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Deer Tick Live At OPB


It’s been four years since Deer Tick released their last album, the appropriately titled “Negativity.” It was a gloomy record filled with lyrics that touched on drug use, failed relationships and familial discord — things lead singer John McCauley jokingly refers to as “real cool stuff.”

While “Negativity” seemed pretty bleak at times, it appears to have marked the beginning of some positive changes for the Providence, Rhode Island, rock band. Most notably, McCauley weaned himself off of some of the hard living that fueled the band’s boozy and sometimes self-destructive antics.

“I’m not nearly as much of a mess as I used to be,” he admitted in the band’s interview with opbmusic.

Although he still enjoys a drink from time to time, McCauley has settled down — he got married to singer Vanessa Carlton in 2013 and started a family.

The band’s sound has arguably changed for the better, as well. For years, Deer Tick were a sort of rock ‘n’ roll Jekyll and Hyde, as the group struggled to reconcile the wildly divergent sounds of their catalogue. On albums and at gigs, heartfelt ballads and fist-pumping bar anthems sometimes awkwardly coexisted or one side would cease to exist at all. “It’s kind of been a work in progress for years,” guitarist Ian O’Neil said of the their evolving live sound.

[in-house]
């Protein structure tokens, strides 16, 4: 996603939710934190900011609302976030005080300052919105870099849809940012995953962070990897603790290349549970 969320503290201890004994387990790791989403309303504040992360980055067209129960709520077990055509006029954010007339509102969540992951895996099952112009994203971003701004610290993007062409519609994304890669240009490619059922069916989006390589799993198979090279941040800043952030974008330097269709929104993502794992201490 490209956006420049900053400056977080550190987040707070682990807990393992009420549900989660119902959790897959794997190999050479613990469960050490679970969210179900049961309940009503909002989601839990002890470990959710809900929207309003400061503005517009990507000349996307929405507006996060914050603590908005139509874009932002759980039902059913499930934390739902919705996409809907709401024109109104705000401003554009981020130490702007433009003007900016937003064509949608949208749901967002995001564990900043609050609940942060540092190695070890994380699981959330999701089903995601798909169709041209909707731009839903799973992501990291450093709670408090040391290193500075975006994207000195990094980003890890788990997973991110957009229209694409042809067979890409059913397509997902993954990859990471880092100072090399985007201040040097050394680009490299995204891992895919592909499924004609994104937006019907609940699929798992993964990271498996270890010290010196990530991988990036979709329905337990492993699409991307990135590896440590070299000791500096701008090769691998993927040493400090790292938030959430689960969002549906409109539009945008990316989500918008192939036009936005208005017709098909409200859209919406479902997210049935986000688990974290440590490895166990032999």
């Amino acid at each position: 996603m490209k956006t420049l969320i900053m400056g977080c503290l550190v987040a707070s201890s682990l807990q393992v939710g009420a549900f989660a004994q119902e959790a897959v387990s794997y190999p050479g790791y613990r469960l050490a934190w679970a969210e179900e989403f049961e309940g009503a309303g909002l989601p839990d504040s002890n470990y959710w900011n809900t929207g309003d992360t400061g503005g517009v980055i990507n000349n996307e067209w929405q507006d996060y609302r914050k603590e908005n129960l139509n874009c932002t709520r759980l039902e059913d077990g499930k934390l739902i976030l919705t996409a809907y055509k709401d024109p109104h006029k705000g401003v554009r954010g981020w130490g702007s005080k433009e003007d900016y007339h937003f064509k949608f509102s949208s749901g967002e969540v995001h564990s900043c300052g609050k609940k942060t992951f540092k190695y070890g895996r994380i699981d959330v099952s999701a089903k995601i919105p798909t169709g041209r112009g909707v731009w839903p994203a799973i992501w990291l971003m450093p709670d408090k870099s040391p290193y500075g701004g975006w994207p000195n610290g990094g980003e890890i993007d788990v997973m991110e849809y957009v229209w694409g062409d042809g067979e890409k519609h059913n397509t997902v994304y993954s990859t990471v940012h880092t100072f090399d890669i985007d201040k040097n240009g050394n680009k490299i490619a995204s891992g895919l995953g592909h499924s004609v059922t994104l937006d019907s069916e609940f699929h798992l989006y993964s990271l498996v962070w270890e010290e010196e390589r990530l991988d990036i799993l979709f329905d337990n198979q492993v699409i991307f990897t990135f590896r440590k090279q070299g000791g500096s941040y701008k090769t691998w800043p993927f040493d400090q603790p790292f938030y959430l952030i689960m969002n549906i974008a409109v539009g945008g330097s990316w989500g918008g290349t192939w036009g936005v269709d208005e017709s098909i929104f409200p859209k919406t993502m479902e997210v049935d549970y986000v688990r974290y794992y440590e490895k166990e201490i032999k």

Deer Tick may have finally found a solution to that problem.

John J. McCauley and Deer Tick brought the grit to the beautiful open-air setting of Pickathon.

John J. McCauley and Deer Tick brought the grit to the beautiful open-air setting of Pickathon.

Mike Baden/opbmusic

In recent years, the band has been playing acoustic sets in an effort to meld the subtlety of their studio work with their hell-raising live shows. And on Sept. 15, Deer Tick is set to release 20 songs spread over two separate albums, “Deer Tick Vol. 1” and “Deer Tick Vol. 2.” “[With] these two records we specifically kind of felt like we shouldn’t try to jam all of our influences onto one album,” O’Neil said. “[We felt] that we should kind of separate them and give each sound a chance to be itself.”

The result is one louder, mostly electric record (Vol. 2) and a softer, mostly-acoustic effort (Vol. 1). And this fall, the band will be playing two separate sets at each of their gigs, representing both sounds.

After playing at Pickathon in early August, John McCauley and Ian O’Neil of Deer Tick joined us in the OPB studios and played songs from the new albums (in the acoustic configuration). Watch video from that performance above and listen to our interview with the band below.

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